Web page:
The Yale Rheumatic Diseases Research Core Center (YRDRCC) comprises 44 investigators committed to understanding the etiology and pathogenesis of rheumatic diseases. The YRDRCC will provide Cores to enhance the productivity of these laboratories, to facilitate scientific exchange, and to provide access to state-of-the-art technology and unique resources (both within and outside of Yale) that would otherwise be unavailable. A great strength of our center is the broad and deep record of contributions of the investigators to rheumatic diseases and related research, making a compelling case for enhancing their productivity and capabilities. The interests of YRDRCC investigators ranges from basic mechanisms in central and peripheral immune tolerance, to Lyme disease, to the role of Toll-like receptors and NF-kB in inflammation and autoimmunity, to signaling defects in lymphocytes of lupus. The following Cores will be constituted: A) An Administrative Core to promote collaborations, scientific exchange, and education of new and established investigators in the field of rheumatic diseases;B) A Generation and Preservation of Novel Mouse Models Core to provide cryopreservation and reconstitution of frozen embryos for the cost-effective storage, safekeeping and distribution of genetically modified mice, of which YRDRCC investigators have a unique collection. To extend the capability to make next-generation genetically engineered mice to a wider group of investigators, the core will also provide technological expertise in the generation of knockout (KO), conditional KO, knock-in, and bacterial artificial chromosome (BAC) transgenic mice;C) An Intravital Microscopy Core to provide support for imaging fluorescently tagged cells within live anesthetized animals, using laser scanning multiphoton microscopy;and 4) A Luminex Bioassay Core to utilize Luminex beadbased technology, a flexible and sensitive methodology to analyze multiple interactions in a single microtiter assay. The YRDRCC is committed to supporting the careers of junior faculty investigators in the rheumatic diseases and to attract new investigators to the field. The four initial pilot and feasibility grants indicate this commitment, which will be ongoing. The combination of unique and useful Cores, a highly collaborative and productive group of senior investigators, and a promising cohort of junior investigators, comprises a very strong Center that should enable its investigators to make important contributions to the field.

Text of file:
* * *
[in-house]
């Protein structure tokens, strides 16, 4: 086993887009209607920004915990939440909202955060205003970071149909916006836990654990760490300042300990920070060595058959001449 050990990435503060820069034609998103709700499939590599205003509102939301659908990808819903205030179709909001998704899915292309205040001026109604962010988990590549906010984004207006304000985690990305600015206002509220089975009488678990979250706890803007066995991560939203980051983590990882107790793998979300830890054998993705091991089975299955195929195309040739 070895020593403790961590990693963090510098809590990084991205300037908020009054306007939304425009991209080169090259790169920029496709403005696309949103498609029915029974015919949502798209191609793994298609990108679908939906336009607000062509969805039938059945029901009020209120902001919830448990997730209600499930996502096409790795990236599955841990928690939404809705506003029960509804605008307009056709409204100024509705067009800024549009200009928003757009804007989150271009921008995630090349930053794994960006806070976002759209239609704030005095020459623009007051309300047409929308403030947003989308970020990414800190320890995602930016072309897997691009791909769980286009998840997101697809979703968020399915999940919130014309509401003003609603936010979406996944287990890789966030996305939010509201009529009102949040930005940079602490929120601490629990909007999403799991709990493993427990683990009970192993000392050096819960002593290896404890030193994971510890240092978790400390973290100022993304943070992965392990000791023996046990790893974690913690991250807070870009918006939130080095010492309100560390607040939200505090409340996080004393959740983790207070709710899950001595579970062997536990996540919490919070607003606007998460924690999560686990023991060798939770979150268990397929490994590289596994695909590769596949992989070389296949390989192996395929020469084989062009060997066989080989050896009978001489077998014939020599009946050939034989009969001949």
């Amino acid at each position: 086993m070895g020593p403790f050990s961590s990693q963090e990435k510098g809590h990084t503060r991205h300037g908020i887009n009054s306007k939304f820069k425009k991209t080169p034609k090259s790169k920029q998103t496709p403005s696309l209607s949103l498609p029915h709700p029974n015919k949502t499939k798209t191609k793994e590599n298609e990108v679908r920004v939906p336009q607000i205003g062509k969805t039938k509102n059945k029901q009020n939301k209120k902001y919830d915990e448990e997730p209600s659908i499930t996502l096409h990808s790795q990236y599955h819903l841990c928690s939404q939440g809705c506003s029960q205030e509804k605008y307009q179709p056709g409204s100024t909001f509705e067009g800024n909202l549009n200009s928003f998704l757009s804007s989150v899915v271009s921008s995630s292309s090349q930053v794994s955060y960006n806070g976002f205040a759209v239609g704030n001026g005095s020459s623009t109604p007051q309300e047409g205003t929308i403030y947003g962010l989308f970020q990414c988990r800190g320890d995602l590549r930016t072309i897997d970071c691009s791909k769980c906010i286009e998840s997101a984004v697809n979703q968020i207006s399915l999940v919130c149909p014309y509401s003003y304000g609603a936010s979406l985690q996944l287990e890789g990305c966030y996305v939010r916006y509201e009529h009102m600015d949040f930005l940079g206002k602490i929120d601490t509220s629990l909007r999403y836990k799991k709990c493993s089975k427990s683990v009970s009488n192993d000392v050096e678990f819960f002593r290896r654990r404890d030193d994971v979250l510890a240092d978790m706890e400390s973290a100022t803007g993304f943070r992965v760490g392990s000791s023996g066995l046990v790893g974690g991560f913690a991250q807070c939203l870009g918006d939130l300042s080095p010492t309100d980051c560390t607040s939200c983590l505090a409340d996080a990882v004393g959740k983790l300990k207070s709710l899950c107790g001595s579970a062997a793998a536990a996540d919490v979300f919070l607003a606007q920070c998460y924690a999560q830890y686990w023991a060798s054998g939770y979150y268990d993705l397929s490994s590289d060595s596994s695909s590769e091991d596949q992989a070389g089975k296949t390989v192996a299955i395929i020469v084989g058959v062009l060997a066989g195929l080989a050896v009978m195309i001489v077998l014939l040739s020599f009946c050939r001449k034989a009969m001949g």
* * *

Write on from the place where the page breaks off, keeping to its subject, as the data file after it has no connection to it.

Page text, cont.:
National Institute of Health (NIH)
National Institute of Arthritis and Musculoskeletal and Skin Diseases (NIAMS)
Center Core Grants (P30)
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Special Emphasis Panel (ZAR1-KM-K (M1))
Program Officer
Mancini, Marie
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Yale University
Internal Medicine/Medicine
Schools of Medicine
New Haven
United States
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